Shooting feels good, with weapons having a significant amount of power to them – and a surprising amount of kick, expect to have to reposition your crosshairs after each shot or burst. Headshot detection is pretty solid, which is always a good thing for anything involving crosshairs. There felt like somewhat of a lack of weaponry, this is perhaps untrue in a theoretical sense, with the game having maybe 10 types of pistols, however there always seems to be 1 weapon best for the job, a fact not helped by a star rating system shown next to all of your guns – why would you ever consider using something rated 1 to 3 stars, when there are 4 and 5 star weapons available virtually from the start of the game? (via shop).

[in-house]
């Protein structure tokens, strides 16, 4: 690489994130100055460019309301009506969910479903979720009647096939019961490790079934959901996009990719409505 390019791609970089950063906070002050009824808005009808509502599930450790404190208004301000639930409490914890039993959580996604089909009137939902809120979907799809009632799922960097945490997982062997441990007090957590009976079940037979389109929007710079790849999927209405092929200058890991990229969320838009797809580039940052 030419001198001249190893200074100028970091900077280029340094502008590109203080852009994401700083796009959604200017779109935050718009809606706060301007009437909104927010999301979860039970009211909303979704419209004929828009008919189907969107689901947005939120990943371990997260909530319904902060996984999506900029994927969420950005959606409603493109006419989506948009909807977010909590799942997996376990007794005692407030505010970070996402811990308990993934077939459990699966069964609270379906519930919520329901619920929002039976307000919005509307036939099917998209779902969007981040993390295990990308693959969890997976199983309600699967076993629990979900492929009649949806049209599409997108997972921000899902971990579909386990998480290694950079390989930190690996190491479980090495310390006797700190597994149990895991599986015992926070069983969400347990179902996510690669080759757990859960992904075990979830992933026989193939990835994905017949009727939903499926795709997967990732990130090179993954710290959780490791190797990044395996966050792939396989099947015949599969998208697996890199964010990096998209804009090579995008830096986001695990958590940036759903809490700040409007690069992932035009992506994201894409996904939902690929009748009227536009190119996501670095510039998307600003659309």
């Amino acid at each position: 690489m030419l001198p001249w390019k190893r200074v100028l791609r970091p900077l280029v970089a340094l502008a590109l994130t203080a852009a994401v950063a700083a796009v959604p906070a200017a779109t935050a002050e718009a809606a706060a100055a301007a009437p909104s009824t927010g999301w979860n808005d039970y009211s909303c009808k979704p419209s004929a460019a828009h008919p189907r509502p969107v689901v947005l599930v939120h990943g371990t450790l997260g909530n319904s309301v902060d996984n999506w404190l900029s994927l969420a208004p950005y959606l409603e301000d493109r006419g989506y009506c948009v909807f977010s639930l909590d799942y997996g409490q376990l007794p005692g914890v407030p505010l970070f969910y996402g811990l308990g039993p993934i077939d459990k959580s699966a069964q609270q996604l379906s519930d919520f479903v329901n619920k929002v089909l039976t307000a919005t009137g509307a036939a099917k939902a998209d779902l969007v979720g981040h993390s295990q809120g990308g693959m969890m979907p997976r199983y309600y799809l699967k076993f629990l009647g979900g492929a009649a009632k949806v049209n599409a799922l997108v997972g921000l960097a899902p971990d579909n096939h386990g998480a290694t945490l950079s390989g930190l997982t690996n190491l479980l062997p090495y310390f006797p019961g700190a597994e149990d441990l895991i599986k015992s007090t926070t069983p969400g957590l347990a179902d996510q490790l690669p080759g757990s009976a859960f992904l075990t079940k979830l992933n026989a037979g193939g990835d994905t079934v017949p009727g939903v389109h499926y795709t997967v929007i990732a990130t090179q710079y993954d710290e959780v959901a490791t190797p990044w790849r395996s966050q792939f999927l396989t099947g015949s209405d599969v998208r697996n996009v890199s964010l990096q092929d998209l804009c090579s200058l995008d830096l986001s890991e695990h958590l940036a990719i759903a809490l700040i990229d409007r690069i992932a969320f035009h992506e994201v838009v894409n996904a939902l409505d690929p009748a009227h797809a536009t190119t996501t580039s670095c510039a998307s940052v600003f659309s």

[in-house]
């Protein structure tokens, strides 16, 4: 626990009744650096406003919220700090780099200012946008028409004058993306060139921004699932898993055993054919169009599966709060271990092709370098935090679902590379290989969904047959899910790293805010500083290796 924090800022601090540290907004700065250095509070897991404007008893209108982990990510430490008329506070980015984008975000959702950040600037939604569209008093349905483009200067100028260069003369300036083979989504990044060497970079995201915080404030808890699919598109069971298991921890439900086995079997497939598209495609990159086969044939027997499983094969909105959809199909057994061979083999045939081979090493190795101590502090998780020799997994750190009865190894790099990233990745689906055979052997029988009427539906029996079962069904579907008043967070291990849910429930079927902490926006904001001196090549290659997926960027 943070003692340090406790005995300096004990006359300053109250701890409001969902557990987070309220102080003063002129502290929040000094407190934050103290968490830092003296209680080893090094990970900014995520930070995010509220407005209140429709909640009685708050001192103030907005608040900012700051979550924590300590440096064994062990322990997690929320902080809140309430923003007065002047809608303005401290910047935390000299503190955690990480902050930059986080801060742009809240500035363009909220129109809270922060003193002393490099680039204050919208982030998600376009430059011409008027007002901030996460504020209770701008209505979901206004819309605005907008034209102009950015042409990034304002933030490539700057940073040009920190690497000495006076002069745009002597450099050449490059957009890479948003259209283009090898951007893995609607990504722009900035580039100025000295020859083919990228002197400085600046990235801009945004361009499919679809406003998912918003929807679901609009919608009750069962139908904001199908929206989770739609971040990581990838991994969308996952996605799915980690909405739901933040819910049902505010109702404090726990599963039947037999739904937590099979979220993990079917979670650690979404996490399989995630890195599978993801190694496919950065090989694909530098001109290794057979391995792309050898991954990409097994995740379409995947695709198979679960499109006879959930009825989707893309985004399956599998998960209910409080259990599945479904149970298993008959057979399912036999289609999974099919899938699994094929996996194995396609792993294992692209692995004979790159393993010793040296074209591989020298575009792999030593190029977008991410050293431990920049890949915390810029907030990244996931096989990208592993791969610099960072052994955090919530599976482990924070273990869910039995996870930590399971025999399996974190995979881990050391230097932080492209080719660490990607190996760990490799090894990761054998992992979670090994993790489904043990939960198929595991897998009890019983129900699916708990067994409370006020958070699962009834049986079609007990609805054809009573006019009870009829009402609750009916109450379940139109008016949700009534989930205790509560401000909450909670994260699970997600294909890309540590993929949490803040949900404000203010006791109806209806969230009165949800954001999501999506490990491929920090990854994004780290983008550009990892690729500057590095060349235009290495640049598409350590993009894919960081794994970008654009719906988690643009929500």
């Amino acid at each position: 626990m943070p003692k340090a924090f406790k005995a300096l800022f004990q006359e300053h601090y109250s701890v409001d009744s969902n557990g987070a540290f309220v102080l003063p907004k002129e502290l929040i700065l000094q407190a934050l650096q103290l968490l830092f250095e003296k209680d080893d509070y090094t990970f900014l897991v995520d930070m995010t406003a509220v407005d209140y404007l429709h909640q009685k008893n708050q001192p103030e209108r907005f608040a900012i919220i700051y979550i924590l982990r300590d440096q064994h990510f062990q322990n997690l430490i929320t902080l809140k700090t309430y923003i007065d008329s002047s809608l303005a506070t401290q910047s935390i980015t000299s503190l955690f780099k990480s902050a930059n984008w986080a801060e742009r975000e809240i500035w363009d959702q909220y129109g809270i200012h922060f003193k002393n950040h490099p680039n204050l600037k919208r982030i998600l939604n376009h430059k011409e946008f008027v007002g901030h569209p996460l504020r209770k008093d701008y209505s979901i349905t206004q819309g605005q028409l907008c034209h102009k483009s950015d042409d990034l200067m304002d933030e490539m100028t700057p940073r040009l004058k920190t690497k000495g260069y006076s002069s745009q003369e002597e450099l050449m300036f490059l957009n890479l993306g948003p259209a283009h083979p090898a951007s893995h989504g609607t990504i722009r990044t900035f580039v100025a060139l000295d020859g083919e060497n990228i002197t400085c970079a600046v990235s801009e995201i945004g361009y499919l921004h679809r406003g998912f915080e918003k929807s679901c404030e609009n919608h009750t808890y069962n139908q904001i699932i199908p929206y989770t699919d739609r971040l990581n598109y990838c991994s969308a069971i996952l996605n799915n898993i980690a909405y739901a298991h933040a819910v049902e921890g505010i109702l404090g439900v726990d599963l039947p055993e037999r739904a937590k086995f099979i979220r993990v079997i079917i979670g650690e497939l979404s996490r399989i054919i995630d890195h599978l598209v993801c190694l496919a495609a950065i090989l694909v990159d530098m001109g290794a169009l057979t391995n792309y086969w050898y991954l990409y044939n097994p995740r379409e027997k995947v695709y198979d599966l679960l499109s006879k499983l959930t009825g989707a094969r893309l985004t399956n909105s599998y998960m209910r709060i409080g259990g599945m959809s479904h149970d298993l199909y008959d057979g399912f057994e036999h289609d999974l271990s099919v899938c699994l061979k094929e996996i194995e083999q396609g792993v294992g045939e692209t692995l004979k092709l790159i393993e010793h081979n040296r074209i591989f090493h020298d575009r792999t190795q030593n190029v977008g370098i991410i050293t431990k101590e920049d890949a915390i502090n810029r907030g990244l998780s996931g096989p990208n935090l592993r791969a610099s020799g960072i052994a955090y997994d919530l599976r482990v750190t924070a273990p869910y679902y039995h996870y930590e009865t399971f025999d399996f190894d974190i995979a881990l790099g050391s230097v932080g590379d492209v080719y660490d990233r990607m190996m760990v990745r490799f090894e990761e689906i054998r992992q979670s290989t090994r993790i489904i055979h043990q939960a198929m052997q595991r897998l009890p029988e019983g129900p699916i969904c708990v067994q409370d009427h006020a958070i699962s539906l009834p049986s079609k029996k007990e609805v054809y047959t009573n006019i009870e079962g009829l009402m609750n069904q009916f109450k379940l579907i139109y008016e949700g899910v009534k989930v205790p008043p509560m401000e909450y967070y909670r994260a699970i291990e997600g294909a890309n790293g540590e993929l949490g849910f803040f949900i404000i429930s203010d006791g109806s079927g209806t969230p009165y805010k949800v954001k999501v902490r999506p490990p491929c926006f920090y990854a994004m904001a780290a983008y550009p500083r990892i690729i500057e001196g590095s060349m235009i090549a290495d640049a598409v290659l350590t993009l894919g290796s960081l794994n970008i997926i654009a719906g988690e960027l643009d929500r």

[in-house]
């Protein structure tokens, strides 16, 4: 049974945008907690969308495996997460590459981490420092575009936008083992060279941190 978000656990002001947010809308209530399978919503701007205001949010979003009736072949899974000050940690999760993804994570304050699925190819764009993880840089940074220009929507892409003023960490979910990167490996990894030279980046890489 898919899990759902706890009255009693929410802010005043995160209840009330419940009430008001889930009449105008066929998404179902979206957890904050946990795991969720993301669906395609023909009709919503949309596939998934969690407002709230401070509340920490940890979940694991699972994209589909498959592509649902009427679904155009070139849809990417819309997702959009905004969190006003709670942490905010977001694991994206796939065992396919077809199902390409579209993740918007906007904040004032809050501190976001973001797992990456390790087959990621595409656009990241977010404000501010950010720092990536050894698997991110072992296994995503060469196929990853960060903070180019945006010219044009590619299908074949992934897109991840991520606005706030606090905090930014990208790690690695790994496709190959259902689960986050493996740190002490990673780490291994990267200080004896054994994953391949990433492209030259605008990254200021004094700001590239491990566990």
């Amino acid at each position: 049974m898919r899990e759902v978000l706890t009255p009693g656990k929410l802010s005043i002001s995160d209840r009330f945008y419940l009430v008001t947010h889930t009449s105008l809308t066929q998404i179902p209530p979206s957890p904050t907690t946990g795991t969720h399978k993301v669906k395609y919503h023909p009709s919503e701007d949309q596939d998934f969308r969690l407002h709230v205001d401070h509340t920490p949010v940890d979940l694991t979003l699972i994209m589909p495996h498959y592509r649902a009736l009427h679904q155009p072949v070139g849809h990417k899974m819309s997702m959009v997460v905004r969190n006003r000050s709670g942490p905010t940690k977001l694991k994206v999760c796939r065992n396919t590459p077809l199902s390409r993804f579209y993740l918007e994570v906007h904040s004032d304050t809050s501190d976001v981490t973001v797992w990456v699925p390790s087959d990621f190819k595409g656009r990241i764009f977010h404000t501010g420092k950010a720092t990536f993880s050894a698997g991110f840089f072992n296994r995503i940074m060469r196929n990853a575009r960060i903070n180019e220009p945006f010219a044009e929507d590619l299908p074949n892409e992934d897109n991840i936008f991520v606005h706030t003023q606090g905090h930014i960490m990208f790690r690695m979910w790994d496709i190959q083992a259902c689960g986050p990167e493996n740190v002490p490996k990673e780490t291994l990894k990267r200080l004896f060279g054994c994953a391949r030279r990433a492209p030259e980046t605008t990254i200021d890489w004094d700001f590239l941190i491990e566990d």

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Mission variety is about the standard for a sandbox game, a mixture of infiltrations, assassinations, police escapes and escorts. There is one new type of mission, an escort where you aren’t around, essentially having to use the camera feeds and hacking to help an ally move around an environment without being spotted – it’s a novel concept, though not the most exciting, and in one of the two missions it is presented it results in an instant game over, which can be frustrating. Other than the campaign, there are a bunch of gang clearout missions, convoy disruption missions, races and so on, as well as CTOS tower sidequests which function similar to the lookout towers in assassins creed. Completion of the sidequests and collectibles is awarded with an extra mission which is tied to that collectible/quest, which is a neat feature and nice incentive for replay value.